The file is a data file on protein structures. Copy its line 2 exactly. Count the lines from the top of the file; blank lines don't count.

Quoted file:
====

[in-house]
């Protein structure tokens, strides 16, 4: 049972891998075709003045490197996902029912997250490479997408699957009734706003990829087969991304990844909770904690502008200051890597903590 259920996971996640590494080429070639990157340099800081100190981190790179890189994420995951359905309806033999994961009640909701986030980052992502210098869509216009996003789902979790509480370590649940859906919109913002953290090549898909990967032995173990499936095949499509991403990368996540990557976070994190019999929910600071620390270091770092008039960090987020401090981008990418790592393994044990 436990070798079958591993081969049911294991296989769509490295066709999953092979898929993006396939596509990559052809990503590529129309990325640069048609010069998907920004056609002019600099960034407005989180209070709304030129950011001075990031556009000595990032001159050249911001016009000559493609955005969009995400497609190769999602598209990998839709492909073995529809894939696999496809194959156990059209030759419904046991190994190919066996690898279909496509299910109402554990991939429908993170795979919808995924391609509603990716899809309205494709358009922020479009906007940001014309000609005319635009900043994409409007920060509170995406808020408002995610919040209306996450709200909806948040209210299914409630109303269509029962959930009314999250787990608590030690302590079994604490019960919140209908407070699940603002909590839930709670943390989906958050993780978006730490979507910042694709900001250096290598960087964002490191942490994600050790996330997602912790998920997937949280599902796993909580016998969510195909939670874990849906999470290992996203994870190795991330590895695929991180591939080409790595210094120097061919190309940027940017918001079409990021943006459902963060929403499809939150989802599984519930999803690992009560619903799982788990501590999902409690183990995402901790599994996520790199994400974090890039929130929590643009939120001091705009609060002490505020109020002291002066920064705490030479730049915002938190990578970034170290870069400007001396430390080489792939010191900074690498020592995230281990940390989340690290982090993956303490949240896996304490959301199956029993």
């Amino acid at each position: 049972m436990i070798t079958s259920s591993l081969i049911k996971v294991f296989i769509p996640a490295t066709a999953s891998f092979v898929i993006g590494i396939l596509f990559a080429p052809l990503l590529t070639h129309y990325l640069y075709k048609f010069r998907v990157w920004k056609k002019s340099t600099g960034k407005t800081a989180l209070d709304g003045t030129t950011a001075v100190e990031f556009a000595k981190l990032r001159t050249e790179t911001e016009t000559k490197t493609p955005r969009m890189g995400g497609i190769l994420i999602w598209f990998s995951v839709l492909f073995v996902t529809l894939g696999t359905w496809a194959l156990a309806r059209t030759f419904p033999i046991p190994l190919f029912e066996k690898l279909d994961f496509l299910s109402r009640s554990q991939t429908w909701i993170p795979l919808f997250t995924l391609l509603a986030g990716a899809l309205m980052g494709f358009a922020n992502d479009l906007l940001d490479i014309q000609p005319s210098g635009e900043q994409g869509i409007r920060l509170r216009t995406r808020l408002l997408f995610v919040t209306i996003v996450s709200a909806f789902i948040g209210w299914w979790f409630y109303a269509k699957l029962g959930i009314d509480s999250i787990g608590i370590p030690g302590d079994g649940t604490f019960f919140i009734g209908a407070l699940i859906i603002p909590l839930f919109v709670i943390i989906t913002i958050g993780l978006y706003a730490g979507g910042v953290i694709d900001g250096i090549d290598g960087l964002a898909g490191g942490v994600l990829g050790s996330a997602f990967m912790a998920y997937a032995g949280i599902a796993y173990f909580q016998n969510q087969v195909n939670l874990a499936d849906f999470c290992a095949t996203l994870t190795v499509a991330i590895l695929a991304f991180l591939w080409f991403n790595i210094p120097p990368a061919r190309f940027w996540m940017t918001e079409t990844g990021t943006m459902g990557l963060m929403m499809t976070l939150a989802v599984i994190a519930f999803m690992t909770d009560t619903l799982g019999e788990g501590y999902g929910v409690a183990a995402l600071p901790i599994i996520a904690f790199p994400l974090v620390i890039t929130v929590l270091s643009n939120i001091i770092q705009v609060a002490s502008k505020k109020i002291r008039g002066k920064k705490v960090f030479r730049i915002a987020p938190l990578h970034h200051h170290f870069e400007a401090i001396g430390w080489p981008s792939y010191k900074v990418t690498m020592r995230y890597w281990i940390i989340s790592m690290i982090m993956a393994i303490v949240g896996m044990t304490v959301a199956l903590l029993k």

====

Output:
């Protein structure tokens, strides 16, 4: 049972891998075709003045490197996902029912997250490479997408699957009734706003990829087969991304990844909770904690502008200051890597903590 259920996971996640590494080429070639990157340099800081100190981190790179890189994420995951359905309806033999994961009640909701986030980052992502210098869509216009996003789902979790509480370590649940859906919109913002953290090549898909990967032995173990499936095949499509991403990368996540990557976070994190019999929910600071620390270091770092008039960090987020401090981008990418790592393994044990 436990070798079958591993081969049911294991296989769509490295066709999953092979898929993006396939596509990559052809990503590529129309990325640069048609010069998907920004056609002019600099960034407005989180209070709304030129950011001075990031556009000595990032001159050249911001016009000559493609955005969009995400497609190769999602598209990998839709492909073995529809894939696999496809194959156990059209030759419904046991190994190919066996690898279909496509299910109402554990991939429908993170795979919808995924391609509603990716899809309205494709358009922020479009906007940001014309000609005319635009900043994409409007920060509170995406808020408002995610919040209306996450709200909806948040209210299914409630109303269509029962959930009314999250787990608590030690302590079994604490019960919140209908407070699940603002909590839930709670943390989906958050993780978006730490979507910042694709900001250096290598960087964002490191942490994600050790996330997602912790998920997937949280599902796993909580016998969510195909939670874990849906999470290992996203994870190795991330590895695929991180591939080409790595210094120097061919190309940027940017918001079409990021943006459902963060929403499809939150989802599984519930999803690992009560619903799982788990501590999902409690183990995402901790599994996520790199994400974090890039929130929590643009939120001091705009609060002490505020109020002291002066920064705490030479730049915002938190990578970034170290870069400007001396430390080489792939010191900074690498020592995230281990940390989340690290982090993956303490949240896996304490959301199956029993």